was glad to hear the right hon. gent, speak so justly of the capability of Ireland, because it argued a better knowledge of that country than he (Mr. Hutchinson) had been in the habit of imputing to him. Ignorance of Ireland had been the cause of the greater part of her misfortunes, and he wished he could convince that right hon. gent, that the more he knew of the great natural means and resources of that much-gifted country, the better qualified he would be to guide to a prosperous issue the destinies of the empire at large. He had listened with great attention to the statement of the Irish Chancellor of the Exchequer, and he confessed he had heard from him for the first time a new principle of political economy. He had not known before that the exportation of cattle was a very conclusive criterion of national prosperity. His prejudices till now had taught him that a large cattle stock arose from a redundant pasture, and that where there was a far greater portion of pasture it was because the people of that country had not yet acquired either the skill or the means of knowing what to do with the soil. The financial state of Ireland was, and had been for a long period, so critical, that he thought the present subject ought to have been laid before them deliberately, and discussed with a patient investigation. Not that he had any intention of trespassing on the Committee, but he felt satisfied that nothing could tend more to the general interests than a general information upon the affairs of Ireland, and therefore it was he regretted that the two Chancellors of the Exchequer did not agree to postpone either budget to another evening. This would have appeared to him desirable, if it had no other effect than that of avoiding the appearance to Ireland of crouding the question of her interests with an unseemly hurry, upon a discussion that might have already exhausted the attention of the House. With respect to the speech of the Irish Chancellor, he thought if that right hon. gent, had confined himself merely to his financial statement, and followed the example set by the Chancellor for England, he (Mr. Hutchinson) should not have felt him. self called upon to trouble the Committee with any observation at that time; but when the right hon. gentleman turned aside, and proceeded so far out of his way to vaunt of the growing prosperity of Ireland, and even to panegyrize himself, his colleagues in office, and the English part of the House of Commons, for their uniform attention and devotion to the interests and welfare of Ireland, then did he feel himself called upon, in the name of his countrymen, to protest against any such claim, and utterly to deny it, as being not only unfounded in fact, but in direct contradiction of it. This he stated of his own knowledge. As to the general plan of taxation, he had one vital objection to it, namely, that those were in general its objects of taxation who were least able to bear it. The right hon. gent, appeared to him to seek, in general, for taxes where little could be got, and not even that little without much and severe oppression. If the Irish Chancellor of the Exchequer came in a manly way to the discharge of his public duty, be could find more fit and more productive objects for taxation than those which he had as yet selected. Of the tax upon tobacco he disapproved, because he thought it would be at once harsh and unequable in its operation and scanty in its produce. To the tax on timber he had two objections; the first, which was perhaps, the lighter one, was, that it would have the fleet of impeding tide peasantry in the general improvement of their habitations. It was certainly a most desirable object to diffase amongst, the labouring classes of the peasantry that relish for the substantial comforts of neat and well-ordered dwelling-houses, which could not be long maintained without teaching the virtues of a sober, systematic industry, and giving the peasant a consciousness in that property which must be to him, of all others, the most cheering and consolatory—that of the poor man's home. This tax, however, by raising the price of American timber, must raise the price of all other kinds of timber, and of course very considerably obstruct, if not totally defeat, the progress of so desirable an improvement in the condition of the Irish peasant.—But hit second objection was yet more serious. At a period in which our relations with America were so critically circumstanced, he thought that the imposition of such a tax as this must be looked upon by that government with considerable jealousy, they might consider it as almost amounting to a declaration of war. This, therefore, he thought to be the moment at which, above all others, the imposition of such a tax was most objectionable. With respect to the right hon. the Chancellor of the Exchequer for England, he was willing to acknowledge his attention to Ireland in that one instance, and was not indisposed to augur well from it. He hailed it as the beginning of his ministerial attempts for her prosperity, and hoped it would soon cease to be the solitary instance of his good will towards Ireland. Thus much he said freely, but more he could not say. He could not go beyond that night. He repeated his declaration, which he had made of his own knowledge, that down to that night, nothing had been done to justify the claim which had been put in upon the gratitude of Ireland. For what was she to be grateful? Not surely because they had so repeatedly refused to redress her wrongs; not because they had been so long deaf to her complaints and indifferent to her interests? I should be sorry (said Mr. Hutchinson) to say any thing offensive to the House, and should be more sorry if truth could offend them. My charge is one which, however widely it may extend, I would more particularly direct against the ministers. I charge them then with a violation of all the solemn compacts entered into betwixt the two countries since the Union. It is an account of long arrears, from 1801 down to the present time. I charge them with indifference, ignorance, and neglect towards Ireland. I have witnessed in this House, session after session, repeated attempts made to better the condition of Ireland; to plant," as it were, the population in the soil, and give them a rooted interest in her greatness; and uniformly have I seen those attempts resisted and defeated in open violation of the public faith which you solemnly pledged to Ireland in exchange for her independence. I charge you with having refused to four millions the privileges you solemnly pledged yourselves to share with them. The gratitude of Ireland is demanded in return for the measures taking to secure the education of her people. I for one resist the de- mand—for I myself was an humble instrument in calling upon you to provide in some way for the education of her clergy—that clergy who are to be entrusted with the religion and morals of four millions of your fellow subjects, and, this had been denied me. Let Ireland know the service she has received from you, before her gratitude is thus tauntingly challenged.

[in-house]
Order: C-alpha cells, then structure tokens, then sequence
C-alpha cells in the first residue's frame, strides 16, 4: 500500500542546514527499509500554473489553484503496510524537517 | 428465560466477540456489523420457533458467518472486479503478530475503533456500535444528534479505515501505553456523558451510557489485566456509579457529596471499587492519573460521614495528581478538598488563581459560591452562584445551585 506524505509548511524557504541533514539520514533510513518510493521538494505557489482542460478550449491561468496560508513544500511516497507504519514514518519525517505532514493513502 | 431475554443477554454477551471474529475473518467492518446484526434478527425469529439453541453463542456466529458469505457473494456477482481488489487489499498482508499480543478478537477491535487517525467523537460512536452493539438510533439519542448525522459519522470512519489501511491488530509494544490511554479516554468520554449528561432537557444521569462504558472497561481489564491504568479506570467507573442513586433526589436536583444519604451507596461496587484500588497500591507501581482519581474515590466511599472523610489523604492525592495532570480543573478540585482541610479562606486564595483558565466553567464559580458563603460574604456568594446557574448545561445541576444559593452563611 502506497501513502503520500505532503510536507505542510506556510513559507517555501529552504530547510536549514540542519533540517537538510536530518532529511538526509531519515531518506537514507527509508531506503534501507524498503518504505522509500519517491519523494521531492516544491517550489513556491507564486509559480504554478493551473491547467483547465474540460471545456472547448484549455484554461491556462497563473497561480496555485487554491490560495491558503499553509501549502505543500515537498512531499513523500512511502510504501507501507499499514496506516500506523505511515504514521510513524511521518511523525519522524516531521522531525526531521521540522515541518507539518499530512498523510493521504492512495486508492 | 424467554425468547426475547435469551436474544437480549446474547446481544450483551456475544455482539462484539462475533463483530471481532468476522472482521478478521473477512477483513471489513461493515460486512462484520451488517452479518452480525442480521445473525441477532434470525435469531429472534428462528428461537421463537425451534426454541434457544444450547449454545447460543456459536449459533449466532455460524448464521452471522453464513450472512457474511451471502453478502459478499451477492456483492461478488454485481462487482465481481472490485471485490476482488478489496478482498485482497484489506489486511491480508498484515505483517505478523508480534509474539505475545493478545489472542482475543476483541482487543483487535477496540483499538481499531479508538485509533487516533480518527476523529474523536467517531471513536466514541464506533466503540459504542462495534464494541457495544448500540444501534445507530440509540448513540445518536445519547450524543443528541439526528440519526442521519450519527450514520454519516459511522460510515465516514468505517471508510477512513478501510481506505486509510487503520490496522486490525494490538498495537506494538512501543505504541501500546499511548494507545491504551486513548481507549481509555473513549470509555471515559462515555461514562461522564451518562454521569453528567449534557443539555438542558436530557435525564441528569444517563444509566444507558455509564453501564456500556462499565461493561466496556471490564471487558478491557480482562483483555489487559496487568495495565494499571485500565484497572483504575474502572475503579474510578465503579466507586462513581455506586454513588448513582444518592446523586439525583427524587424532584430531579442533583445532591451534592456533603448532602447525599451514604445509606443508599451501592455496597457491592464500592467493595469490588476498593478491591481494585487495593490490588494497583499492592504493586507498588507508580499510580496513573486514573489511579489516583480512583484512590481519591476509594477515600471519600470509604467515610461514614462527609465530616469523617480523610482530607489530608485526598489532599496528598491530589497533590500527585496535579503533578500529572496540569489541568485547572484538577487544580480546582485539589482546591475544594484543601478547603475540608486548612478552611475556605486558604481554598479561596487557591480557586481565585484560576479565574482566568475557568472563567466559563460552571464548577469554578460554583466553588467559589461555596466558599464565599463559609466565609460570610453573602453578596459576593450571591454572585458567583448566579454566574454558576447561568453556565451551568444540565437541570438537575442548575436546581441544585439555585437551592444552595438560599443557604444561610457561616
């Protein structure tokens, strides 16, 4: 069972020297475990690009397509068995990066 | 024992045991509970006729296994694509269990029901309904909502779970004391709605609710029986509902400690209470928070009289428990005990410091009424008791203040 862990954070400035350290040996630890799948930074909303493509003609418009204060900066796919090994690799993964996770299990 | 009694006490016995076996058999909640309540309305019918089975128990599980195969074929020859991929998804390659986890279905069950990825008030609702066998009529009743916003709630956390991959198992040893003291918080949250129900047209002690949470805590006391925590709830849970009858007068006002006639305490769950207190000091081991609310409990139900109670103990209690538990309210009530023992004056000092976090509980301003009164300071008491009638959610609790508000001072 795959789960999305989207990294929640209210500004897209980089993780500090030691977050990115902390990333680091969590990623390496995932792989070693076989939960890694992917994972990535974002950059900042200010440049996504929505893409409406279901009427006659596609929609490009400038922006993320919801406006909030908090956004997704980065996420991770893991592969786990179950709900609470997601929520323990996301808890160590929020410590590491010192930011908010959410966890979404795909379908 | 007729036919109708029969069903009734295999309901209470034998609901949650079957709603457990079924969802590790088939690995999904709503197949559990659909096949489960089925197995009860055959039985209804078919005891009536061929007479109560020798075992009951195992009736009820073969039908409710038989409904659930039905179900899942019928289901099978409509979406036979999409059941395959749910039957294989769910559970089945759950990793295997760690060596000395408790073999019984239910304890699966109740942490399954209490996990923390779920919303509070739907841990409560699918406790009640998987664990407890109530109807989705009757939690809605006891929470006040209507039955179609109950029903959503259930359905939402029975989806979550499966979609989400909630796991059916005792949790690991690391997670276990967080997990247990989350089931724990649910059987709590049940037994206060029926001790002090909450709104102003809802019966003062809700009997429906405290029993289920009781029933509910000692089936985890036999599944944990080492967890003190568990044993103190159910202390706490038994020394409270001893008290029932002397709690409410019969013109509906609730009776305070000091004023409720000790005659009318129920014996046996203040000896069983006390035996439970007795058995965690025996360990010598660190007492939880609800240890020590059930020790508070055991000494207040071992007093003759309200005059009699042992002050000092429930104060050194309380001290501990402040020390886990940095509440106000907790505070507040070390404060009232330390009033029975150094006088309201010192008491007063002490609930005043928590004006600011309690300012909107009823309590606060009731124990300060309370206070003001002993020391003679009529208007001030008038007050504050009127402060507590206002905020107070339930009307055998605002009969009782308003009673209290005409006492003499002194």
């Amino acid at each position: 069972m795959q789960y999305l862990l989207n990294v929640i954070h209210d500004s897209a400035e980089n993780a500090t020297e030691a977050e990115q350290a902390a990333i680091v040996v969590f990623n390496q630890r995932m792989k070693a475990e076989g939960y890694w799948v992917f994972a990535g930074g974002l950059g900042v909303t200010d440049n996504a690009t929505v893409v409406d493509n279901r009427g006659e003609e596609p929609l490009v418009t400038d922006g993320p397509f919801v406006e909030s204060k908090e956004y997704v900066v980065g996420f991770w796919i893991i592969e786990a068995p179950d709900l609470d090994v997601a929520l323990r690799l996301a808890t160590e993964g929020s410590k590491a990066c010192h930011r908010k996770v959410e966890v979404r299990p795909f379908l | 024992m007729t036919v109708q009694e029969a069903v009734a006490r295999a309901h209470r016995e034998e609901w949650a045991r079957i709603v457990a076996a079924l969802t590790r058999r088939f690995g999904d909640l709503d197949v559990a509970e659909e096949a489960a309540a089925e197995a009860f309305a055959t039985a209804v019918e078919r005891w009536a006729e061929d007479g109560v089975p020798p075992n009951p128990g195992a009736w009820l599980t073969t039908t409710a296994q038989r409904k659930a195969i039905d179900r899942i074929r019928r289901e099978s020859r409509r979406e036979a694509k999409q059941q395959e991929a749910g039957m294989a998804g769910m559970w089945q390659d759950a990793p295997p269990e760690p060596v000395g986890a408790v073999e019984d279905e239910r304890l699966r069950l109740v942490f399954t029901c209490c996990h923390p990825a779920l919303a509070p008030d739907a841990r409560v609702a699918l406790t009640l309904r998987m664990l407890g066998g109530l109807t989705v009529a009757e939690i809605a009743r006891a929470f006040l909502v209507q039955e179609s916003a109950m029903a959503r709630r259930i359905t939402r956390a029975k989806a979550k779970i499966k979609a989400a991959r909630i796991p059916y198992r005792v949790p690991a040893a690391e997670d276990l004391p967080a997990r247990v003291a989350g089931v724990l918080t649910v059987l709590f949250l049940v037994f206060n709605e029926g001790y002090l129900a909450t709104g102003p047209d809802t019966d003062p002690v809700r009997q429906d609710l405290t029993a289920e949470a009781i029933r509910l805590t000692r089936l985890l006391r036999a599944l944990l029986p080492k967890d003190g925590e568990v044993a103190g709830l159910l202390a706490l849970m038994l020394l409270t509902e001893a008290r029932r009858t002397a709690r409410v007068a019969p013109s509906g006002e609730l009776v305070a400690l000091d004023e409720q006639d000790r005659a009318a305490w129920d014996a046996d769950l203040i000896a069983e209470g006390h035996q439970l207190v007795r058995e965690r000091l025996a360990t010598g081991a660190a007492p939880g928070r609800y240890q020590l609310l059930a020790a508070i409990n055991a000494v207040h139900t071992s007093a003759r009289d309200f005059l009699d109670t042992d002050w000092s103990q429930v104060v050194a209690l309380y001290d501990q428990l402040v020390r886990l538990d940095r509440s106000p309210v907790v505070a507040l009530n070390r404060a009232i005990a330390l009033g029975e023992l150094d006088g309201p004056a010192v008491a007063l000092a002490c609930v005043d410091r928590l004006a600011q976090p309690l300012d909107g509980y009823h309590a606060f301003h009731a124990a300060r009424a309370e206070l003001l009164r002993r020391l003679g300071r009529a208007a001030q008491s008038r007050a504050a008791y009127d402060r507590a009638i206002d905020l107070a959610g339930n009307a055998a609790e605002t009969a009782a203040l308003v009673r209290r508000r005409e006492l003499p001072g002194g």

Mr. Foster